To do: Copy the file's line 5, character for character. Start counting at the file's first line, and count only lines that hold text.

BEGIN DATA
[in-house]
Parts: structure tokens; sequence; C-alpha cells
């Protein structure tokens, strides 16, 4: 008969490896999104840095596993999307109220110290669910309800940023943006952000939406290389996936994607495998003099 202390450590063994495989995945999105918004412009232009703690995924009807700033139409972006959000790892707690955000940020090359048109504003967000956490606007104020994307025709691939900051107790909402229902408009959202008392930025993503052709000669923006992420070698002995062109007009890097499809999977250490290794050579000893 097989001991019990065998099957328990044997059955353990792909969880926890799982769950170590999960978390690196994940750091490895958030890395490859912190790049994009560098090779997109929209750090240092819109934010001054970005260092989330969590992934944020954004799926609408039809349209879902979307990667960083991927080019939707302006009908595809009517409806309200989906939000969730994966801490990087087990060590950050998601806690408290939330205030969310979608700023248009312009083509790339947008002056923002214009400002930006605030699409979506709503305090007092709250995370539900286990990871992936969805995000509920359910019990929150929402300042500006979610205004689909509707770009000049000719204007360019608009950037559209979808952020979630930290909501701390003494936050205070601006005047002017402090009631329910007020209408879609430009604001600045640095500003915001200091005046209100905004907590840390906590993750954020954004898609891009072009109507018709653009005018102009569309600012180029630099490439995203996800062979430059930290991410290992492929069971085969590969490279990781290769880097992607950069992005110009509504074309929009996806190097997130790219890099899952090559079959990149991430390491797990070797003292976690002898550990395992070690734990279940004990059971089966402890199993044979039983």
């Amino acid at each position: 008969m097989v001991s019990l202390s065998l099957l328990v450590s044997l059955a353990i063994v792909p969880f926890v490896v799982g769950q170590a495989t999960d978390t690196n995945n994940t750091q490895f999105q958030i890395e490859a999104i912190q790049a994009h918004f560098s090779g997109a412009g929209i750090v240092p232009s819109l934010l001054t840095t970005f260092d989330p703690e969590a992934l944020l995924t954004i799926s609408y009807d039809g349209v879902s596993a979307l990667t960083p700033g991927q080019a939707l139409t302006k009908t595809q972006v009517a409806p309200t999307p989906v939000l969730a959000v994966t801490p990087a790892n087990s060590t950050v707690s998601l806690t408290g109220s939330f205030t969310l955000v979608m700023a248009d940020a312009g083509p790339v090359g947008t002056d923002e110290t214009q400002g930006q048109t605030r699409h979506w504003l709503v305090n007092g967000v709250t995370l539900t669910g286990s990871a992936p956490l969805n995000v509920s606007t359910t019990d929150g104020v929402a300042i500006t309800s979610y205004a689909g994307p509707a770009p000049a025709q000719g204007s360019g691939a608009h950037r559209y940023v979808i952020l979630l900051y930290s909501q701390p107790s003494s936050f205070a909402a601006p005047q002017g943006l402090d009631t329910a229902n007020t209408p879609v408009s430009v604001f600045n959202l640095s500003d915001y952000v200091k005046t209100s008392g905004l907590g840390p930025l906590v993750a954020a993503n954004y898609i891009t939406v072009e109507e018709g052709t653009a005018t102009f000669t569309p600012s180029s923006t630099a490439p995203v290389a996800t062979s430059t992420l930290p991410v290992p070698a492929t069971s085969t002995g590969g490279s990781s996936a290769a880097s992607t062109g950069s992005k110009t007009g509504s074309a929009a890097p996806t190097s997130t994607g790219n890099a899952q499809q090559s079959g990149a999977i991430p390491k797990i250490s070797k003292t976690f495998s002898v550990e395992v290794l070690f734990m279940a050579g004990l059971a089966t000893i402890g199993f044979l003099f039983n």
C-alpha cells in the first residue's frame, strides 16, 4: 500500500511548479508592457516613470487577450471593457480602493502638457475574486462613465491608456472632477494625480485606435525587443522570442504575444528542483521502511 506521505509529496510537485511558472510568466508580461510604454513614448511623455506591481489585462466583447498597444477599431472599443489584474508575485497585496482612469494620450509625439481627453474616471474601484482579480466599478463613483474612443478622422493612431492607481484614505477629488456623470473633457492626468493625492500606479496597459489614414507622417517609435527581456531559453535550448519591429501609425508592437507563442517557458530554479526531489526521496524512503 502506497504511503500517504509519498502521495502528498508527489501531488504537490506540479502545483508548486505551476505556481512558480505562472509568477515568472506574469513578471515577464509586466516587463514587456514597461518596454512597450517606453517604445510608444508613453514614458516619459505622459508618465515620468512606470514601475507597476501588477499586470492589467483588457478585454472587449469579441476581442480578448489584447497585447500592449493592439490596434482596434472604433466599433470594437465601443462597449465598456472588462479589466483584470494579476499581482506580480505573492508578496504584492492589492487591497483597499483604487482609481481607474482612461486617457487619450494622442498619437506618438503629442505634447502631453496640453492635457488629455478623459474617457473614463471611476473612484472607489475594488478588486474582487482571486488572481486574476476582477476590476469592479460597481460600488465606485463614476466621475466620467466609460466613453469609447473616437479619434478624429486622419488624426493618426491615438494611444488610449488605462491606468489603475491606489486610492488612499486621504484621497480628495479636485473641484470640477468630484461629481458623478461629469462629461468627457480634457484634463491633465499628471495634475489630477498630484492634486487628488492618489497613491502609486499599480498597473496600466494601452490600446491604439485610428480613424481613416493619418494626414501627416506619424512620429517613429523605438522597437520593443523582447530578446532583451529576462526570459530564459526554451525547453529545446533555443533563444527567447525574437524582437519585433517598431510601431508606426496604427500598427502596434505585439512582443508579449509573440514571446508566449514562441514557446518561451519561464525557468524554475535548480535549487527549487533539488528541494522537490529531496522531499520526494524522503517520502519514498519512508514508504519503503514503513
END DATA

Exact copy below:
C-alpha cells in the first residue's frame, strides 16, 4: 500500500511548479508592457516613470487577450471593457480602493502638457475574486462613465491608456472632477494625480485606435525587443522570442504575444528542483521502511 506521505509529496510537485511558472510568466508580461510604454513614448511623455506591481489585462466583447498597444477599431472599443489584474508575485497585496482612469494620450509625439481627453474616471474601484482579480466599478463613483474612443478622422493612431492607481484614505477629488456623470473633457492626468493625492500606479496597459489614414507622417517609435527581456531559453535550448519591429501609425508592437507563442517557458530554479526531489526521496524512503 502506497504511503500517504509519498502521495502528498508527489501531488504537490506540479502545483508548486505551476505556481512558480505562472509568477515568472506574469513578471515577464509586466516587463514587456514597461518596454512597450517606453517604445510608444508613453514614458516619459505622459508618465515620468512606470514601475507597476501588477499586470492589467483588457478585454472587449469579441476581442480578448489584447497585447500592449493592439490596434482596434472604433466599433470594437465601443462597449465598456472588462479589466483584470494579476499581482506580480505573492508578496504584492492589492487591497483597499483604487482609481481607474482612461486617457487619450494622442498619437506618438503629442505634447502631453496640453492635457488629455478623459474617457473614463471611476473612484472607489475594488478588486474582487482571486488572481486574476476582477476590476469592479460597481460600488465606485463614476466621475466620467466609460466613453469609447473616437479619434478624429486622419488624426493618426491615438494611444488610449488605462491606468489603475491606489486610492488612499486621504484621497480628495479636485473641484470640477468630484461629481458623478461629469462629461468627457480634457484634463491633465499628471495634475489630477498630484492634486487628488492618489497613491502609486499599480498597473496600466494601452490600446491604439485610428480613424481613416493619418494626414501627416506619424512620429517613429523605438522597437520593443523582447530578446532583451529576462526570459530564459526554451525547453529545446533555443533563444527567447525574437524582437519585433517598431510601431508606426496604427500598427502596434505585439512582443508579449509573440514571446508566449514562441514557446518561451519561464525557468524554475535548480535549487527549487533539488528541494522537490529531496522531499520526494524522503517520502519514498519512508514508504519503503514503513